The recent wave of Michelstaedter readings has offerred its own answer to this question. It has shown (1) that Michelstaedter has acquired international stature and (2) that his thinking has been incorporated into a series of debates in contemporary philosophy. In the company of ten or so book-length studies that have followed Campailla's, [iii] three treatments in particular bring these two dimensions of the Michelstaedter rebirth into high relief: Daniela Bini's Carlo Michelstaedter and the Failure of Language , the articles published in the pages of Differentia by the philosopher Mario Perniola, and two essays by another eminent philosopher of Italy, Massimo Cacciari, in his French collection, DPAN . [iv] Daniela Bini's study is the most complete monograph on Michelstaedter to date, and the first in English, covering the full extent of his artistic achievements. Cacciari's and Perniola's studies then propose two exemplary ways in which Michelstaedter's thinking has been appropriated by contemporary philosophy. New interpretations of Michelstaedter will no doubt have to pass through these three recuperations. Here I would like only to initiate such a passage, and perhaps imagine some occasional byways.

    In the face of the interpretive difficulties attending the work of Michelstaedter, Bini's sensitive readings come as a remarkable achievement, preserving unflinching aplomb in the face of his paradoxes, reading in the manner of an elegant narrative, recounting each twist and turn in Michelstaedter's artistic and spiritual development. Most importantly, perhaps, it engages in that type of intellectual contextualization which Michelstaedter requires of his audience, stressing intimate ties between his work and that of many towering figures of our theoretical tradition (Socrates and Plato, Heraclitus and Parmenides, Buddha and Christ, Leopardi and Pirandello). Bini's is probably the most balanced presentation of Michelstaedter in European context, clearly unravelling the difficult arguments of La persuasione e la rettorica and performing in-depth analyses of his poetry and visual art. In fact, Bini's study is a model for those who plan to engage in a detailed examination of Michelstaedter's artistic work. Both on the visual and the literary levels, it offers a consistently acute commentary to the numerous contributions of this "comet in the sky" of early twentieth century Italian art.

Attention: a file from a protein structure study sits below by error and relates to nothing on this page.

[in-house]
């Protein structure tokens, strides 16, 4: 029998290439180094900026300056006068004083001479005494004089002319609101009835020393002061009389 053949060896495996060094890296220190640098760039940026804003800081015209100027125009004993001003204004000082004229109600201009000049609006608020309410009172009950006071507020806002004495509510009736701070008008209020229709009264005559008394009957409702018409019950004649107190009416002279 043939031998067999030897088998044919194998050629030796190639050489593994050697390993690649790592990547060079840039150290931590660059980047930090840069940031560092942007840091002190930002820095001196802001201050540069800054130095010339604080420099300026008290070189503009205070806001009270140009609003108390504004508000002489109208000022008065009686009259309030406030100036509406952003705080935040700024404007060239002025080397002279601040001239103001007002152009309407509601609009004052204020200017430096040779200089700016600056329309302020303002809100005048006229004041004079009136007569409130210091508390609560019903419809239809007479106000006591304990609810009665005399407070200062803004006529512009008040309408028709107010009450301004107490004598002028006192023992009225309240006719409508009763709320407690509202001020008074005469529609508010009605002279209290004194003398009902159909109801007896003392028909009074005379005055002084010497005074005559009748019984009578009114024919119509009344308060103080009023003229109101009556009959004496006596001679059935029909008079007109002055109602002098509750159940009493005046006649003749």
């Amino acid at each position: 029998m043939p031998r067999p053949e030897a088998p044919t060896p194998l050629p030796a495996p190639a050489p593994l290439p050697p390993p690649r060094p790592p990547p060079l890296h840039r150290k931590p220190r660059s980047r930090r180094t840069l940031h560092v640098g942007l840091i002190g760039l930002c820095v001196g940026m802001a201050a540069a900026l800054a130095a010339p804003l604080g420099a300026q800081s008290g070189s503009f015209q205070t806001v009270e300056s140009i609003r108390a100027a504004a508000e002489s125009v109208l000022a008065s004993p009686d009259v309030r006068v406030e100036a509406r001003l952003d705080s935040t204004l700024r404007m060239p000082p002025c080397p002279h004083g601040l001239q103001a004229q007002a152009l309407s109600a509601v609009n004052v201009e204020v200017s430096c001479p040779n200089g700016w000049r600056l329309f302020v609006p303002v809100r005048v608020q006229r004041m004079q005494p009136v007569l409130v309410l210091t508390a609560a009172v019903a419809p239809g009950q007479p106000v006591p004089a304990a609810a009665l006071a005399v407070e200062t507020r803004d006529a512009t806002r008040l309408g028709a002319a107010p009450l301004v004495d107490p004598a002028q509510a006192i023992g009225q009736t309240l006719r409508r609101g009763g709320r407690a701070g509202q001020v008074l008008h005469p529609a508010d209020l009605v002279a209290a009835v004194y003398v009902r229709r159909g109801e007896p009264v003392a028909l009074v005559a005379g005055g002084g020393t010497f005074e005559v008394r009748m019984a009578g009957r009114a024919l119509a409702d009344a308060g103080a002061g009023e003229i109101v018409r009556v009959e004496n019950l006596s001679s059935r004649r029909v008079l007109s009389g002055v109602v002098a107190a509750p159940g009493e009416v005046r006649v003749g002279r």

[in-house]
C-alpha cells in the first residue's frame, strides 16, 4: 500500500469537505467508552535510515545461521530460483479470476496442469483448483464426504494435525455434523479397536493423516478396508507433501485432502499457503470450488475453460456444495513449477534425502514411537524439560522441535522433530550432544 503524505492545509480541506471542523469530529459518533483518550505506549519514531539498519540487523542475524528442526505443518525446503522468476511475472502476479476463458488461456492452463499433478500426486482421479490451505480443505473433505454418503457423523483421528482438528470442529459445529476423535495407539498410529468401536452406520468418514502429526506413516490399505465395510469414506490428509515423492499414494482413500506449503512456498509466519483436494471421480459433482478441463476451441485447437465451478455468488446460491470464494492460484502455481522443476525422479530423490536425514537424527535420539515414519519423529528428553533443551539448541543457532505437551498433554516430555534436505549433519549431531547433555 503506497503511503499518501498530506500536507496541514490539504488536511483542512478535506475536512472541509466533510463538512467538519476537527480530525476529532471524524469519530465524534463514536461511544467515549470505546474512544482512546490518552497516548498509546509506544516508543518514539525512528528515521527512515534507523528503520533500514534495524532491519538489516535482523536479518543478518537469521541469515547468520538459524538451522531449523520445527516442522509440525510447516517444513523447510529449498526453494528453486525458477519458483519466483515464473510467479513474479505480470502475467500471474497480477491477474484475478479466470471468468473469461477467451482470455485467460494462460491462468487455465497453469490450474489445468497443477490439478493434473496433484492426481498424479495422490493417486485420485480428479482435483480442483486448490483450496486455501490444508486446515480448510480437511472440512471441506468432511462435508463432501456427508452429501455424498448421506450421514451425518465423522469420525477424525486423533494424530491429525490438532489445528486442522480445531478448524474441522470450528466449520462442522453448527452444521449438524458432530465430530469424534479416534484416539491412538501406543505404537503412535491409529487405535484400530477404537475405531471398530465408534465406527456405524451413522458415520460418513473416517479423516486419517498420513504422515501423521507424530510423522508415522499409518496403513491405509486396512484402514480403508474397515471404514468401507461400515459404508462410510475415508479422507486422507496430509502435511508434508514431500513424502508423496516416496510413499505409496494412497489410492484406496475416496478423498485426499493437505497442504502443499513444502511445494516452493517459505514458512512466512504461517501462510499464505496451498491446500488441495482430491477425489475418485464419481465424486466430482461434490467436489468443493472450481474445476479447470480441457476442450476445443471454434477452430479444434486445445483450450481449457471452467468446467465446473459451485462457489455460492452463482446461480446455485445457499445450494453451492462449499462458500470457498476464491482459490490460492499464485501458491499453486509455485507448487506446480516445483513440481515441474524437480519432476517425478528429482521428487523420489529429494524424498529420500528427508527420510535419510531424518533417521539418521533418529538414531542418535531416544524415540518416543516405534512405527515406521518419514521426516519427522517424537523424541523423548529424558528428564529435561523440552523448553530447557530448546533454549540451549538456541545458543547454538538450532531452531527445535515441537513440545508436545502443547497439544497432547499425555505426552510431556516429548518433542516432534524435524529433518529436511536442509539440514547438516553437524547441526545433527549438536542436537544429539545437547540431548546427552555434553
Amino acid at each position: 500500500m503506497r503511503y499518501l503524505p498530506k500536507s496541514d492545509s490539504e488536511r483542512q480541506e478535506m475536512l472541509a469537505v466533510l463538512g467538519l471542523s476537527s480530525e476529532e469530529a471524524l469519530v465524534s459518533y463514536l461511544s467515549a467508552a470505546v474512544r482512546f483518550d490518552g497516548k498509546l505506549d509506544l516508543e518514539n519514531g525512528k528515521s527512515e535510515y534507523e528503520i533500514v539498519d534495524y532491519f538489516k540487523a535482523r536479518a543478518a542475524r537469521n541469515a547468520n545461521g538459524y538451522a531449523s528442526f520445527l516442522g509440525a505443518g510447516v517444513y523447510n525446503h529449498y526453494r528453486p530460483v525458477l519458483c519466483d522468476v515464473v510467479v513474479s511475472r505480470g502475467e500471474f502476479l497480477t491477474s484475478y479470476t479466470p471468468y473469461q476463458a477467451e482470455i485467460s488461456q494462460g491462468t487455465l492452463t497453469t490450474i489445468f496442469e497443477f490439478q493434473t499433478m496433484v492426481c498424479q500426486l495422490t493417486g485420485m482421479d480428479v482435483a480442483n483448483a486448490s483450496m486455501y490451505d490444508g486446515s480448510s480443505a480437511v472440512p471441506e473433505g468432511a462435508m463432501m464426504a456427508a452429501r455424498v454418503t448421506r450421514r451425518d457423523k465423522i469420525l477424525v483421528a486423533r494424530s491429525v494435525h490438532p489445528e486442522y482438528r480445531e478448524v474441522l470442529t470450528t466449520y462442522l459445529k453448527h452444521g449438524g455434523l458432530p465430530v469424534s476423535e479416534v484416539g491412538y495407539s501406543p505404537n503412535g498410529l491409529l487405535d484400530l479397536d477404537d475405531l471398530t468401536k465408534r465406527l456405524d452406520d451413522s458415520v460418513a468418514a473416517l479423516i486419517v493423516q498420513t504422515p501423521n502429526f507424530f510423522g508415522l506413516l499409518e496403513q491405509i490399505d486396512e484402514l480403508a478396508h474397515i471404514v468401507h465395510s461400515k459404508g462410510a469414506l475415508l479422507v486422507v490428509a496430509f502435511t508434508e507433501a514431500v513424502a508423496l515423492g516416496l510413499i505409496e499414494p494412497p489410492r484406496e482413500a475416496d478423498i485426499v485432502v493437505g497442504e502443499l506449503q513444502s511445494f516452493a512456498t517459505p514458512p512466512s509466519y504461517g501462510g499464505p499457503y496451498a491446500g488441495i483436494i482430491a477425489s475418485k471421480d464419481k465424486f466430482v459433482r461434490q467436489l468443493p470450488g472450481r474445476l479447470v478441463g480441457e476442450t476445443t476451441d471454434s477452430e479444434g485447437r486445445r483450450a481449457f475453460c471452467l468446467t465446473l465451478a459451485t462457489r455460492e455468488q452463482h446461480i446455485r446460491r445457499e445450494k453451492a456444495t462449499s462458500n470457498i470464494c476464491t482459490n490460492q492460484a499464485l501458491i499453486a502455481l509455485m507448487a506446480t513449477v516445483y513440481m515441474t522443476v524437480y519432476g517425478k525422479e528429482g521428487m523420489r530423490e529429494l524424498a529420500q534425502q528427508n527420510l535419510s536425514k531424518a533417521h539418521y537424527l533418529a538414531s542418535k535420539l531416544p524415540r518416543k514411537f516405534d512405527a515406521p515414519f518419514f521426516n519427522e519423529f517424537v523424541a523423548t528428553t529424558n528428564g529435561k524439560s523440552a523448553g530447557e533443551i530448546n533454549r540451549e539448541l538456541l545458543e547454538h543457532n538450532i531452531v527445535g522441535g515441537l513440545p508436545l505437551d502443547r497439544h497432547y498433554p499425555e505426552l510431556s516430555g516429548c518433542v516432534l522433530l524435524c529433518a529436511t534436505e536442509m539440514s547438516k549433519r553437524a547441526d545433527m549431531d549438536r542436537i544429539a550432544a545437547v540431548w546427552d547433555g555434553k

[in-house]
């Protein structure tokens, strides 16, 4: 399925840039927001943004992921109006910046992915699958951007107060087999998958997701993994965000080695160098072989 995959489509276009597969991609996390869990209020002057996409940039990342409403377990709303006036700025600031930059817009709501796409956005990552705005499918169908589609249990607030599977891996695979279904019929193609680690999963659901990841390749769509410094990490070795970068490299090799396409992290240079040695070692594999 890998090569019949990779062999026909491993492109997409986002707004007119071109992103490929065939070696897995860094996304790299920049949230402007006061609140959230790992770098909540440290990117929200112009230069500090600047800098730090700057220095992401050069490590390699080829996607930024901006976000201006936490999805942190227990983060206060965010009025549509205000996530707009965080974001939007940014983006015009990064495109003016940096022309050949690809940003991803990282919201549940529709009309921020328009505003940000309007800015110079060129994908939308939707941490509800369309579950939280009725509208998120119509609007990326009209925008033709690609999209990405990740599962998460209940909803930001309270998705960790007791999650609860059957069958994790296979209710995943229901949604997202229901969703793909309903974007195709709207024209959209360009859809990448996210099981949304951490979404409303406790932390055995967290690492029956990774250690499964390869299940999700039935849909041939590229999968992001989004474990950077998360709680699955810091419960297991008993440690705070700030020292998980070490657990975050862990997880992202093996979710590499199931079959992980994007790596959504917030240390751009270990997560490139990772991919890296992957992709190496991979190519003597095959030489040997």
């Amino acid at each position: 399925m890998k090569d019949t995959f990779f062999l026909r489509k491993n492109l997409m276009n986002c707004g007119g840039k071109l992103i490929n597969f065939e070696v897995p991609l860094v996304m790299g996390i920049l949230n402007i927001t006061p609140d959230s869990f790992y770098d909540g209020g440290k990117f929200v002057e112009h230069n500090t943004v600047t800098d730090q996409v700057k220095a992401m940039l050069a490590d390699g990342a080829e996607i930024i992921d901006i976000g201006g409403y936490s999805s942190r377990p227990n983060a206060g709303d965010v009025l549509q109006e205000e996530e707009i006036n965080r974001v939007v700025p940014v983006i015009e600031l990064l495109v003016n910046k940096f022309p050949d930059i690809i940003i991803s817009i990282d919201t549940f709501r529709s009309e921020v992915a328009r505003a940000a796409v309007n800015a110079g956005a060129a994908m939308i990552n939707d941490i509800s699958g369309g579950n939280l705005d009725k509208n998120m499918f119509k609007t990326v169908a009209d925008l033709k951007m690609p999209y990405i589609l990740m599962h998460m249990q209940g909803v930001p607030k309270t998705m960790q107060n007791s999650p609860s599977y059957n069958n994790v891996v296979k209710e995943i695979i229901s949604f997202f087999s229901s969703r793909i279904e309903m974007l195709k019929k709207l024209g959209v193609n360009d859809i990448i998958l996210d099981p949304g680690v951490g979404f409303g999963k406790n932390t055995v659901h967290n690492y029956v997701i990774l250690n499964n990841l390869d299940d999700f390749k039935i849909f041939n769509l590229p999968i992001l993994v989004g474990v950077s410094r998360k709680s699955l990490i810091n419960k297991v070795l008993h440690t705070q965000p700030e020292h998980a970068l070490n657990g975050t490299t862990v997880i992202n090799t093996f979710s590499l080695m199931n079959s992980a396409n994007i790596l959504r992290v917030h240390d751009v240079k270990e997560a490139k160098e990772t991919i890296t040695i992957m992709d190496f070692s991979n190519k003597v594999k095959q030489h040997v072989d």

Bini affirms Michelstaedter's importance in no uncertain terms. She gives his philosophy eminent credit, likening it not only to his great pre-Socratic models, but also to two masters of our century, Martin Heidegger and Ludwig Wittgenstein. [v] She measures his drawings and paintings against those of the commanding expressionists, Oscar Kokoschka, Ernst Ludwig Kirchner, and Erich Heckel, and compares his poetry to that of Eugenio Montale. While these are precisely the figures in whose company Michelstaedter stylistically belongs, some readers may be nagged by the question: Is Michelstaedter quite this towering? How central is he to our artistic and philosophical tradition?

    The concluding sentence of Bini's study answers this question by bringing Michelstaedter directly within the purview of issues that have occupied us for some time in literary studies—those of linguistic negativity and difference, addressed in various ways by a whole line of thinkers from Georges Bataille to Jacques Derrida, from Maurice Blanchot to Emmanuel Levinas. "It is not too farfetched to state," writes Bini, "that Blanchot's L'Ecriture du désastre and even Bataille's central idea of the insuperable différence of the negative had their conscious sacrificial victim in Carlo Michelstaedter" (p. 268). The dust cover of the book foregrounds that general connection, introducing Michelstaedter as "a forerunner of Blanchot, Bataille, and Derrida." Granted that these are the publisher's words and not the author's, it is still clear that Bini assimilates Michelstaedter into what has come to be called the twentieth-century critique of the logocentric tradition. And that is already something.